The MSc is distinctive in four ways:

  • First, it considers the whole spectrum of approaches to regulating human use of the non-human world: from market-based to non-market approaches
  • Second, the degree covers a wide spectrum of environments and resources, using case studies from the `first', `second' and `third' worlds equally
  • Third, the MSc makes the connections between the different social spheres where environmental governance occurs - such as production, distribution and consumption.
  • Finally, the MSc is highly interdisciplinary and will expose students to ideas and practices developed in a range of subject areas rather than one alone.

The degree is taught in such a way that students develop a wide range of both generic and subject-specific skills. Though the core teaching staff belong to the Geography discipline in the School of Environment and Development, the degree draws upon the expertise of the Society-Environment Research Group (SERG). This group involves over 10 researchers from SED and the School of Social Science. These researchers have distinguished records of theoretical, empirical and applied research in a range of geographical and environmental settings. These include work on mining in the south Pacific and French Guyana, on land rights in southern Africa, on bioprospecting in central America, on conservation projects in central Africa, on GMOs in Britain, and on water management in Ecuador and Spain - to name but a few.

The programme will also make good use of environmental practitioners in Manchester and the north-west of England. One of the practical elements of the programme will involve working with (or on) local institutions of environmental governance.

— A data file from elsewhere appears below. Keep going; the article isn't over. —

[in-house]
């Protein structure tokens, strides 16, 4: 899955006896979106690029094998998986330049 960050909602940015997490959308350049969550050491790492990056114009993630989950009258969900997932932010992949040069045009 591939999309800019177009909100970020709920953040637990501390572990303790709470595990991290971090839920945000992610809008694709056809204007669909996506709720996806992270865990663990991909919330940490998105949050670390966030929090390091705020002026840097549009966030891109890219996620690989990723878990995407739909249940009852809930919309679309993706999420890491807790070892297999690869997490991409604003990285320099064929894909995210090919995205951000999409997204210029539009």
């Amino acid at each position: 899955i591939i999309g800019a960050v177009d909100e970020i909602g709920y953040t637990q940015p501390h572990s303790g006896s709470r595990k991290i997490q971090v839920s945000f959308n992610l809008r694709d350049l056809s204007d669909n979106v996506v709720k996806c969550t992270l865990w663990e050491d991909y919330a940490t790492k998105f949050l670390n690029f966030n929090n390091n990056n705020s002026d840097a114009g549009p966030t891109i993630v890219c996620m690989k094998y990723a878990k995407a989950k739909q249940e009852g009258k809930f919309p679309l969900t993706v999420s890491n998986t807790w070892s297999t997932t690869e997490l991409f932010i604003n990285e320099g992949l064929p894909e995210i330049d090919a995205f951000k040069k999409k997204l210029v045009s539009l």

Informal enquiries, prior to applications, are welcomed. Please contact: Dr Maria Kaika(Programme Director) | Email: environmental.governance@manchester.ac.uk

Aims

`Governance' is a broad concept that refers to the principles and techniques - as well as the actors and institutions - involved in managing a sphere of human activity (like the economy). The syllabus covers theories and practices of environmental governance in a range of situations at a diversity of spatio-temporal scales. It is designed to offer a comprehensive introduction to how human use of the non-human world is organised and with what effects. The programme combines training in theory and concepts with more practical and applied elements.

Teaching and learning

  • Part-time Study

Part-time students complete the full-time programme over 24 months.  There are NO evening or weekend course units available on the part-time programme, therefore if you are considering taking a programme on a part-time basis, you should discuss the requirements with the Programme Director first and also seek approval from your employer to have the relevant time off.  Timetabling information is normally available from late August from the Programme Administrator and you will have the opportunity to discuss course unit choices during induction week with the Programme Director.

Coursework and assessment